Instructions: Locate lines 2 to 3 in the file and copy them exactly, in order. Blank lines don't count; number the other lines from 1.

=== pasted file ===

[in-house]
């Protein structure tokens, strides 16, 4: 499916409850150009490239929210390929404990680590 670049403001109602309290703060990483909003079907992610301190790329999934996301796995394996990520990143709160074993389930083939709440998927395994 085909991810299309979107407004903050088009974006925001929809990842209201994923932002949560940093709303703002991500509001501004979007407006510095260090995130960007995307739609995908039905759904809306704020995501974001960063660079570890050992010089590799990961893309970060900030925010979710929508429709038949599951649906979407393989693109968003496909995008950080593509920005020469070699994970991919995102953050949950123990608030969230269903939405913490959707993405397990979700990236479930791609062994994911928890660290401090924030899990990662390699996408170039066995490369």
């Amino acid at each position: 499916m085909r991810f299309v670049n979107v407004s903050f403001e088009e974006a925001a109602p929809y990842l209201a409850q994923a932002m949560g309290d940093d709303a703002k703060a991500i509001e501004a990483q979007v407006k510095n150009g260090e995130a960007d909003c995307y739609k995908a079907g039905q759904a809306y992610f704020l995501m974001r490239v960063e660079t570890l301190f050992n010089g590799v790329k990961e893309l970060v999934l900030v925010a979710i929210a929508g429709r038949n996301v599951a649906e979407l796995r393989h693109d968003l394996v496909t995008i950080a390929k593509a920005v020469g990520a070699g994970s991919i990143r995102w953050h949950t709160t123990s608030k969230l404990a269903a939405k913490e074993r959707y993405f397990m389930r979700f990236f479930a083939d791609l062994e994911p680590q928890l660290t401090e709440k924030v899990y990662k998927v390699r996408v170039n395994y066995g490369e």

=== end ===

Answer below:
């Protein structure tokens, strides 16, 4: 499916409850150009490239929210390929404990680590 670049403001109602309290703060990483909003079907992610301190790329999934996301796995394996990520990143709160074993389930083939709440998927395994 085909991810299309979107407004903050088009974006925001929809990842209201994923932002949560940093709303703002991500509001501004979007407006510095260090995130960007995307739609995908039905759904809306704020995501974001960063660079570890050992010089590799990961893309970060900030925010979710929508429709038949599951649906979407393989693109968003496909995008950080593509920005020469070699994970991919995102953050949950123990608030969230269903939405913490959707993405397990979700990236479930791609062994994911928890660290401090924030899990990662390699996408170039066995490369």
């Amino acid at each position: 499916m085909r991810f299309v670049n979107v407004s903050f403001e088009e974006a925001a109602p929809y990842l209201a409850q994923a932002m949560g309290d940093d709303a703002k703060a991500i509001e501004a990483q979007v407006k510095n150009g260090e995130a960007d909003c995307y739609k995908a079907g039905q759904a809306y992610f704020l995501m974001r490239v960063e660079t570890l301190f050992n010089g590799v790329k990961e893309l970060v999934l900030v925010a979710i929210a929508g429709r038949n996301v599951a649906e979407l796995r393989h693109d968003l394996v496909t995008i950080a390929k593509a920005v020469g990520a070699g994970s991919i990143r995102w953050h949950t709160t123990s608030k969230l404990a269903a939405k913490e074993r959707y993405f397990m389930r979700f990236f479930a083939d791609l062994e994911p680590q928890l660290t401090e709440k924030v899990y990662k998927v390699r996408v170039n395994y066995g490369e």